The 2nd International Workshop on Resistive RAM takes place October 8 to 9, 2012 at Stanford University, CA. The workshop is jointly organized by IMEC (details of IMEC’s ReRAM program ) and Stanford’s NMTRI (Nonvolatile Memory Technology Research Initiative), an industrial affiliate program at Stanford http://nmtri.stanford.edu/. The workshop follows on from the highly successful 1st workshop held at IMEC a year ago.
The workshop program has just been updated and represents an excellent cross section of papers on RRAM and CBRAM not just from the two organizing groups but from across the Globe. The conference kicks off with a couple of keynote talks, the first from Dirk Wouters from IMEC discussing HfO2 based ReRAM. The second is from ARM Fellow Rob Atkin talking about ‘Design Requirements for embedded RRAM’. I would suspect that these are low power, low power, and low power (to paraphrase the old realtor joke about the three most important things to consider when buying a house*). Nonetheless I expect a lively and well illustrated talk. The remainder of the program features seven sessions on ReRAM/CBRAM materials, applications, mechanisms selectors and modeling along with two panel sessions. The first panel session asks whether RRAM or STTRAM will be the ‘winner’ with an international panel from industry and academia. The panel make-up (on which the organizers are to be congratulated) suggests it will be a lively discussion but I doubt if the representatives from Qualcomm, Micron and Hynix will admit that they have already written off one of these two emerging memory technologies. Having said that, I know which one I would be emphasizing if I were in a position to do so. (Hint cell size, power dissipation and the web address of this Blog!). The second panel session is on selectors for resistive memories. This is topic is not often given the level of prominence that it requires. It goes without saying that no ReRAM/CBRAM cell is going to make it any form of volume production unless it is paired with a selector which is compatible in terms of size and performance. Again my hat is off to the organizers for featuring this topic in the panel discussion and preceding sessions.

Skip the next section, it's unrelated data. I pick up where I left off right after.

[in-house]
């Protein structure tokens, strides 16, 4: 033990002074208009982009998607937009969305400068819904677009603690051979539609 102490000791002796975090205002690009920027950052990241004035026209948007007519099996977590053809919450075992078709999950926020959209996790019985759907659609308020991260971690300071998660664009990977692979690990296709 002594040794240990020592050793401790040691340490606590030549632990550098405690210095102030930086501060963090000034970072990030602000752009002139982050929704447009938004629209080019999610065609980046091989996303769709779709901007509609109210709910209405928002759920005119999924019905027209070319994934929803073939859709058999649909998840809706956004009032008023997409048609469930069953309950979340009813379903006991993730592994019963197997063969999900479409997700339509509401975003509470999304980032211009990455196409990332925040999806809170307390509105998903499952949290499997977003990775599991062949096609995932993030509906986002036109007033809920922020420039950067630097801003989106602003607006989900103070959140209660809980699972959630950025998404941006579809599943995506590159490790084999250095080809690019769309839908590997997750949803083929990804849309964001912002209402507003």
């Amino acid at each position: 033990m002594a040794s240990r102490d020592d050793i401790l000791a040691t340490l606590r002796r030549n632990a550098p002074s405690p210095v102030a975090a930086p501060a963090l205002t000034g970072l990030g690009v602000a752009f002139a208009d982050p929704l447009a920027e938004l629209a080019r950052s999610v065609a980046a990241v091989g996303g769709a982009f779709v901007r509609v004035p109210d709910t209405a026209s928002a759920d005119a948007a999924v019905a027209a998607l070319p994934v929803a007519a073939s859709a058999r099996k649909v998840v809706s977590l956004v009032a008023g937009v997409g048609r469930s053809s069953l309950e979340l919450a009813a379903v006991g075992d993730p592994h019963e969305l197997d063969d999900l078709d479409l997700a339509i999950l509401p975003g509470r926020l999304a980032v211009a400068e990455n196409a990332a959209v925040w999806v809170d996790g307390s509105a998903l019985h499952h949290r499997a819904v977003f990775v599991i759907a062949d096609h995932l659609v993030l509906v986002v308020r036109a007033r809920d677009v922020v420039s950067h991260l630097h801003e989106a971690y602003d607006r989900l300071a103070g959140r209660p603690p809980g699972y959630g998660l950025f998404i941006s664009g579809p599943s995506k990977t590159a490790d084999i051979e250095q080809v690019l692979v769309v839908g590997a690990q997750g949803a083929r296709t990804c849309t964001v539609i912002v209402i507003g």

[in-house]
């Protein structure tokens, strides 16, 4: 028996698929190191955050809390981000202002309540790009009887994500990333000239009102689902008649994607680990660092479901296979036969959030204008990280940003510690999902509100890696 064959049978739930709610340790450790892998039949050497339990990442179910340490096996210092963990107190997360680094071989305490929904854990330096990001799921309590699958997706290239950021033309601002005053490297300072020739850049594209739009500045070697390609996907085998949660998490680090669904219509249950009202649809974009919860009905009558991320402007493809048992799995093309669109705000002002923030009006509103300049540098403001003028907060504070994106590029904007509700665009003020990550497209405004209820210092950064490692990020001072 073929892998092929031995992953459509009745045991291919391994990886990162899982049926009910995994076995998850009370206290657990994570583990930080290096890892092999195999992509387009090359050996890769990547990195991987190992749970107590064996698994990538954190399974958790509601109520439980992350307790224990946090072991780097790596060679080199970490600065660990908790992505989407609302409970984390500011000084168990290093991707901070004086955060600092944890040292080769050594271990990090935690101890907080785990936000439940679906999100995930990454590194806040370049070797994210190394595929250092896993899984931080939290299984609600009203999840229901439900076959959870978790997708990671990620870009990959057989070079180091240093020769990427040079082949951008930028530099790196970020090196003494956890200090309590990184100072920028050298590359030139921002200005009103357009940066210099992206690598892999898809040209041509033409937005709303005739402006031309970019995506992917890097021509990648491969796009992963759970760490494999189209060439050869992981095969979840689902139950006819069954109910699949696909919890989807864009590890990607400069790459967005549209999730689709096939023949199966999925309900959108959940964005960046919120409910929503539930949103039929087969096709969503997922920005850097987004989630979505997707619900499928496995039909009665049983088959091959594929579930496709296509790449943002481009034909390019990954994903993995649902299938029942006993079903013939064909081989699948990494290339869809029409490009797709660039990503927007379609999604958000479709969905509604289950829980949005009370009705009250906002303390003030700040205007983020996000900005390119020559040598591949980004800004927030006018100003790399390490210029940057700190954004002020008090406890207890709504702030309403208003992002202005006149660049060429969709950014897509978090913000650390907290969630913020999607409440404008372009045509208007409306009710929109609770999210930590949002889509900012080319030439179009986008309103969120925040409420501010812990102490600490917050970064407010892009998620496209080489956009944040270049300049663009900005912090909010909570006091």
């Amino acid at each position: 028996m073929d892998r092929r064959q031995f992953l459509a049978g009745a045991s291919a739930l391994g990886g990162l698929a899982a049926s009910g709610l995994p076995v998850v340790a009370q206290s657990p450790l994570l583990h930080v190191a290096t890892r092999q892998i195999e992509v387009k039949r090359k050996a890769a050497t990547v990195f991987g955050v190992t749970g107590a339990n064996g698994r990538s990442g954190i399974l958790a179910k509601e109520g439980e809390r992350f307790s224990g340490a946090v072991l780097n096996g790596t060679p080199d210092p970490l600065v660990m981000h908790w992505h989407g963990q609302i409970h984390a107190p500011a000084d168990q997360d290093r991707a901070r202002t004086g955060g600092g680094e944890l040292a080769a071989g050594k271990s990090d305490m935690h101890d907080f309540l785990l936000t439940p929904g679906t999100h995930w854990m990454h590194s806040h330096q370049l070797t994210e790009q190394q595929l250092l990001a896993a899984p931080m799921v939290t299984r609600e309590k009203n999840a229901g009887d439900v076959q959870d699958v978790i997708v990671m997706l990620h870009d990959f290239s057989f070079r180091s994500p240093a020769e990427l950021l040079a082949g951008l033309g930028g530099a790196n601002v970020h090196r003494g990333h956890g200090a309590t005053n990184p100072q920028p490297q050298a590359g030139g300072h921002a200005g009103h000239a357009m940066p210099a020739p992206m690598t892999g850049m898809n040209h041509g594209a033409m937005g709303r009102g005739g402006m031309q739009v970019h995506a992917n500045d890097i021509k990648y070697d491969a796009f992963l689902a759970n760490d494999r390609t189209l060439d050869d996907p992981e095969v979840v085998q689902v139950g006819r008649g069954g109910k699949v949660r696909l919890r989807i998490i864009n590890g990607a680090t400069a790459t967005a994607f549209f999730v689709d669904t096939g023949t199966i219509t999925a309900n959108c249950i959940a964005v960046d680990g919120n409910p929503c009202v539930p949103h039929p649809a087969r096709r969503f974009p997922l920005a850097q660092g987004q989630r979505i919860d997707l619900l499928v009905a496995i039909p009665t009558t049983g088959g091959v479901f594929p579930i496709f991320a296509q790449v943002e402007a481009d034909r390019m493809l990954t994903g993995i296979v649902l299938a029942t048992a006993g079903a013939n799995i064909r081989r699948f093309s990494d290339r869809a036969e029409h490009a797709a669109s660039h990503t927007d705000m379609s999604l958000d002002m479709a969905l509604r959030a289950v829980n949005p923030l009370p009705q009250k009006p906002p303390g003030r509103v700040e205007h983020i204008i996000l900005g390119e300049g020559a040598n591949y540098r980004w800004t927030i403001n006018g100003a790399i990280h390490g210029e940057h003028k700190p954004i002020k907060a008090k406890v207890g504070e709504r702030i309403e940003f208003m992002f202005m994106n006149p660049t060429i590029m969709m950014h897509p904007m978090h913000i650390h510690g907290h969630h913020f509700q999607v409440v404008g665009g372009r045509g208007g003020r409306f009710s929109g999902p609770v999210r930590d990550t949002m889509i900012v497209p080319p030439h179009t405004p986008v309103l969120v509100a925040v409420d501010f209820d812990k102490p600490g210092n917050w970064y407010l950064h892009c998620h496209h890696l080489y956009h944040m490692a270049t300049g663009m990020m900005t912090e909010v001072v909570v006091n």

It is always interesting to see who is going to be speaking at this type of meeting along with the subject matter. In addition to the international representation, I was struck by representations from three local (local to Stanford that is) companies. First is Blog sponsor Adesto who will no doubt be discussing the latest in CBRAM. The second is Intermolecular whose technology is based on combinatorial material processing for the semiconductor and clean tech industries. Looking through their website, there is a strong implication that Intermolecular have been working with Toshiba who are slating ReRAM for engineering sampling in 2014. It will be interesting to see what they disclose. The third company is Rambus or more particularly the former Unity Semiconductor purchased by Rambus in February this year. What intrigued me about their presentation is the title ‘Tunnel RRAM-…’ Should be interesting!
Unfortunately I have to be somewhere else during this week in October. Please let me know if you are attending would be interested in writing something on the sessions or panel discussions.
Christie Marrian, www.ReRAM-Forum.com Moderator
*location, location, and location